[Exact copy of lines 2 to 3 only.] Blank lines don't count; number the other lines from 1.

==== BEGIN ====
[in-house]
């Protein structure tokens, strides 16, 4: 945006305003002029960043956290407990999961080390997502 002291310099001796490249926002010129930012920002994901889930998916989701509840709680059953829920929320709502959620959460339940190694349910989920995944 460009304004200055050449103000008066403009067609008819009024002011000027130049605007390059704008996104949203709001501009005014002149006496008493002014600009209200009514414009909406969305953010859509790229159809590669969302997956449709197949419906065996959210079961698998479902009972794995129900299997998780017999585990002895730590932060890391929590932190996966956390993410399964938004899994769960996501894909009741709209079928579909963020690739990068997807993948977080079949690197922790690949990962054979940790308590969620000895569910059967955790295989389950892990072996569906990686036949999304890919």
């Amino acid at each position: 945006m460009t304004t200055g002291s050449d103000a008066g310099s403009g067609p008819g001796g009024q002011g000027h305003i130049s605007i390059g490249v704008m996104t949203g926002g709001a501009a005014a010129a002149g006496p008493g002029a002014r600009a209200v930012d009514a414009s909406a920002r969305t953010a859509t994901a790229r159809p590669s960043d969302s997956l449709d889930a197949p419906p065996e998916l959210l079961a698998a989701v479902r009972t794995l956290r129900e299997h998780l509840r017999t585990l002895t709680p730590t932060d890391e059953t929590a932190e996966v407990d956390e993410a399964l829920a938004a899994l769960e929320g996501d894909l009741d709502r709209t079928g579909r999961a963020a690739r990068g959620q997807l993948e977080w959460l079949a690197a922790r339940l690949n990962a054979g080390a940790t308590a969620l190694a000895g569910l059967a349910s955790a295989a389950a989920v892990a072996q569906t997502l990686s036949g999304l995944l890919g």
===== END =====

């Protein structure tokens, strides 16, 4: 945006305003002029960043956290407990999961080390997502 002291310099001796490249926002010129930012920002994901889930998916989701509840709680059953829920929320709502959620959460339940190694349910989920995944 460009304004200055050449103000008066403009067609008819009024002011000027130049605007390059704008996104949203709001501009005014002149006496008493002014600009209200009514414009909406969305953010859509790229159809590669969302997956449709197949419906065996959210079961698998479902009972794995129900299997998780017999585990002895730590932060890391929590932190996966956390993410399964938004899994769960996501894909009741709209079928579909963020690739990068997807993948977080079949690197922790690949990962054979940790308590969620000895569910059967955790295989389950892990072996569906990686036949999304890919």
């Amino acid at each position: 945006m460009t304004t200055g002291s050449d103000a008066g310099s403009g067609p008819g001796g009024q002011g000027h305003i130049s605007i390059g490249v704008m996104t949203g926002g709001a501009a005014a010129a002149g006496p008493g002029a002014r600009a209200v930012d009514a414009s909406a920002r969305t953010a859509t994901a790229r159809p590669s960043d969302s997956l449709d889930a197949p419906p065996e998916l959210l079961a698998a989701v479902r009972t794995l956290r129900e299997h998780l509840r017999t585990l002895t709680p730590t932060d890391e059953t929590a932190e996966v407990d956390e993410a399964l829920a938004a899994l769960e929320g996501d894909l009741d709502r709209t079928g579909r999961a963020a690739r990068g959620q997807l993948e977080w959460l079949a690197a922790r339940l690949n990962a054979g080390a940790t308590a969620l190694a000895g569910l059967a349910s955790a295989a389950a989920v892990a072996q569906t997502l990686s036949g999304l995944l890919g």